It was at the close of the Peloponnesian War that Darius II., King of Persia, died, leaving two sons, Artaxerxes and Cyrus. These two heirs could not agree which should reign. Artaxerxes claimed the throne because he was the elder, and Cyrus because he was the first son born after their father had become king; for in Persia it was the custom for a ruler to choose as his successor a son born after he had taken possession of the throne.
The quarrel between the two brothers daily became more bitter; and when Artaxerxes made himself king by force, Cyrus swore that he would compel him to give up his place again.
To oust his brother from the throne, Cyrus collected an army in Asia Minor; and, as he could not secure enough Persian soldiers, he hired a body of eleven thousand Greeks, commanded by a Spartan named Clearchus.
This Greek army was only a small part of Cyrus’ force; but he expected great things from it, as the Persians had already found out to their cost that the Greeks were very good fighters.
After a long march, the armies of both brothers met at Cunaxa; and there was a terrible battle, in the midst of which Cyrus was killed. Of course, his death ended the quarrel, and the Persians all surrendered.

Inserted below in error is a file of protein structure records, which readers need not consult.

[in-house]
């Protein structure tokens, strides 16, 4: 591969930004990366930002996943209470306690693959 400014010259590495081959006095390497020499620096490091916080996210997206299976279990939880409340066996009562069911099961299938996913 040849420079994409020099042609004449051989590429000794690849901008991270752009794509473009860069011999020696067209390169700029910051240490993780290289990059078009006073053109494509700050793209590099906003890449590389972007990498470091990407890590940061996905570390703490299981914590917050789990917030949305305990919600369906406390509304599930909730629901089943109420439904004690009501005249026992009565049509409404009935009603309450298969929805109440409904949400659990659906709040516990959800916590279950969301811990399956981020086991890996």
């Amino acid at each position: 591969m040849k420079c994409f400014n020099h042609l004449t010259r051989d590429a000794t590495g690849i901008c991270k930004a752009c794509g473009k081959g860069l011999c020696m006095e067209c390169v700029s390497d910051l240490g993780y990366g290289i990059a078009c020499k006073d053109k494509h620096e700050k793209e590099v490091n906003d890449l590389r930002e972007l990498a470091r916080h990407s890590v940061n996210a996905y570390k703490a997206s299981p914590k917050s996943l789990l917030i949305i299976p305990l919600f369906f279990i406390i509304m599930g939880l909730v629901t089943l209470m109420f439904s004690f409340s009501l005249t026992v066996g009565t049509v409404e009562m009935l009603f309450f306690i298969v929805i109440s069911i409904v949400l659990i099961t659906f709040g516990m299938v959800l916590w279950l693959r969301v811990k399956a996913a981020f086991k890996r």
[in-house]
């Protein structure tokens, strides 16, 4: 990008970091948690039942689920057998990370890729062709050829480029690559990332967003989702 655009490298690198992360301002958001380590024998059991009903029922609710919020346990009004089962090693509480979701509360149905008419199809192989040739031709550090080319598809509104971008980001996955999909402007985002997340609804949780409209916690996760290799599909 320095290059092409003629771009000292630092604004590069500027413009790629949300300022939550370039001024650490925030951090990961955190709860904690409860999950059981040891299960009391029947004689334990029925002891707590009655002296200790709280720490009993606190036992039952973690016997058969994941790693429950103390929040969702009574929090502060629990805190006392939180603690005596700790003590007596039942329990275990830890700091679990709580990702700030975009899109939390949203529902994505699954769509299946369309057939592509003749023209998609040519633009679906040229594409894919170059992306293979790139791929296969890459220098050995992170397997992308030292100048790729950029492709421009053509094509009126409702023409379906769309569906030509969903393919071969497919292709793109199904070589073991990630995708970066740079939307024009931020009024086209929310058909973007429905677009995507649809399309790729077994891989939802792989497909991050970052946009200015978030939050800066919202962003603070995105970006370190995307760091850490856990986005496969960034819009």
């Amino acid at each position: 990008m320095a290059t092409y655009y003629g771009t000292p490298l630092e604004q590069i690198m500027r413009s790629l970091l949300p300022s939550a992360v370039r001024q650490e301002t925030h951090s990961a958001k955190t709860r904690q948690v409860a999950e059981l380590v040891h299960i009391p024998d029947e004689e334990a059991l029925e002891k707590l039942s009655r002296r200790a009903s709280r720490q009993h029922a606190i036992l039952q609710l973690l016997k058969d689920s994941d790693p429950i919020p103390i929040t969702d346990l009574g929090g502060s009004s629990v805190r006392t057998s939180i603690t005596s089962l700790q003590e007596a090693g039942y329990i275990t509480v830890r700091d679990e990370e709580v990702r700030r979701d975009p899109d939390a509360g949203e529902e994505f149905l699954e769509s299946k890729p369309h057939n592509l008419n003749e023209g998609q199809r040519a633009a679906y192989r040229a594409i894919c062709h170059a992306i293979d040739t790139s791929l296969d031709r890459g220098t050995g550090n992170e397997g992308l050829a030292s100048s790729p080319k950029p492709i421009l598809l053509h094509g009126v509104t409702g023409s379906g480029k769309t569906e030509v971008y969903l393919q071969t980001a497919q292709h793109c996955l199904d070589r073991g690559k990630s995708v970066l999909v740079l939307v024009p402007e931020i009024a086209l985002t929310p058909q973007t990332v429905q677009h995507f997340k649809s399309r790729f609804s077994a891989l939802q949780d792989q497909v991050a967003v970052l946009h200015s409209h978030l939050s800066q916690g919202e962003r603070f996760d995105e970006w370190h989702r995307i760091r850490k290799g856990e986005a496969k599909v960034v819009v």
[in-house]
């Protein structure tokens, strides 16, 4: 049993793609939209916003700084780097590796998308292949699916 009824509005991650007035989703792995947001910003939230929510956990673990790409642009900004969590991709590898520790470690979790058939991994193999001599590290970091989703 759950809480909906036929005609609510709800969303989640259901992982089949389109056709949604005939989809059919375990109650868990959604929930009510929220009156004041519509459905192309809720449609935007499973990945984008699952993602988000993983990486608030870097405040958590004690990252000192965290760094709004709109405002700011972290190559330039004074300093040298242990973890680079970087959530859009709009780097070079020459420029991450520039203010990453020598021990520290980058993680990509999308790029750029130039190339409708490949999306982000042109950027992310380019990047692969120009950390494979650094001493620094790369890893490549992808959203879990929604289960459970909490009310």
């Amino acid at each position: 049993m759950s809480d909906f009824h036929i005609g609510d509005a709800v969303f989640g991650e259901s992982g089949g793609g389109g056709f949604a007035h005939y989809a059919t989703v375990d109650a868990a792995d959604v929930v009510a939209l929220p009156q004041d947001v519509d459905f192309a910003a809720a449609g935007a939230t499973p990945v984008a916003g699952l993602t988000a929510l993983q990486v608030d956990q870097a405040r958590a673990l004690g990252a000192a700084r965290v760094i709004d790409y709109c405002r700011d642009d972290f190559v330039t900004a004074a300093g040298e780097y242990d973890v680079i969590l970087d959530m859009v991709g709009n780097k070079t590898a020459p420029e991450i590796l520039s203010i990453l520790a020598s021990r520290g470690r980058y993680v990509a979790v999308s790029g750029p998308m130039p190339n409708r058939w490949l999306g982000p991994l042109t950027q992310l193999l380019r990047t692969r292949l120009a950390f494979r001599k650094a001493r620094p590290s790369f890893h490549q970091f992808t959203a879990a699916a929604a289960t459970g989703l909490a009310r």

But the Greeks continued fighting bravely, until Artaxerxes sent them word that his brother was dead, and that he would have them guided safely back to their own country if they would lay down their arms.
The Greeks, believing him, immediately stopped fighting; and their officers accepted an invitation to enter the Persian camp, and be present at the council of all the generals.
Their trust was sadly misplaced, however; for no sooner had the Greek officers entered the tent than they were surrounded and slain. The Persian king then sent a message to the Greek troops, saying that their leaders were all dead, and summoning them to give up their arms and to swear to obey him in all things.